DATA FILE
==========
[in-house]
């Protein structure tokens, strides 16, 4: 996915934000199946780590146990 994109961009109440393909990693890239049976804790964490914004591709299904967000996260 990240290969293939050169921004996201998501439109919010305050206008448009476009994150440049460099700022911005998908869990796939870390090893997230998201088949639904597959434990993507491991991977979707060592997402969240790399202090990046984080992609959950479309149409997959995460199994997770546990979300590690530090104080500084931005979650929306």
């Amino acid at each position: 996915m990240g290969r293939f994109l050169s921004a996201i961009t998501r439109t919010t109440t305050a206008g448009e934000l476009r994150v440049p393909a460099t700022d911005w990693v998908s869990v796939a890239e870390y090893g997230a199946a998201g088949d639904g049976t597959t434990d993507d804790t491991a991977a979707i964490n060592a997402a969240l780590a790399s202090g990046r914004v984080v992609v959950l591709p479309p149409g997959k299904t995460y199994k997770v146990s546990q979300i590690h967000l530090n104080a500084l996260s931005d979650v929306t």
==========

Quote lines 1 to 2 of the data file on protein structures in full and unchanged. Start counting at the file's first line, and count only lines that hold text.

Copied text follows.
[in-house]
């Protein structure tokens, strides 16, 4: 996915934000199946780590146990 994109961009109440393909990693890239049976804790964490914004591709299904967000996260 990240290969293939050169921004996201998501439109919010305050206008448009476009994150440049460099700022911005998908869990796939870390090893997230998201088949639904597959434990993507491991991977979707060592997402969240790399202090990046984080992609959950479309149409997959995460199994997770546990979300590690530090104080500084931005979650929306």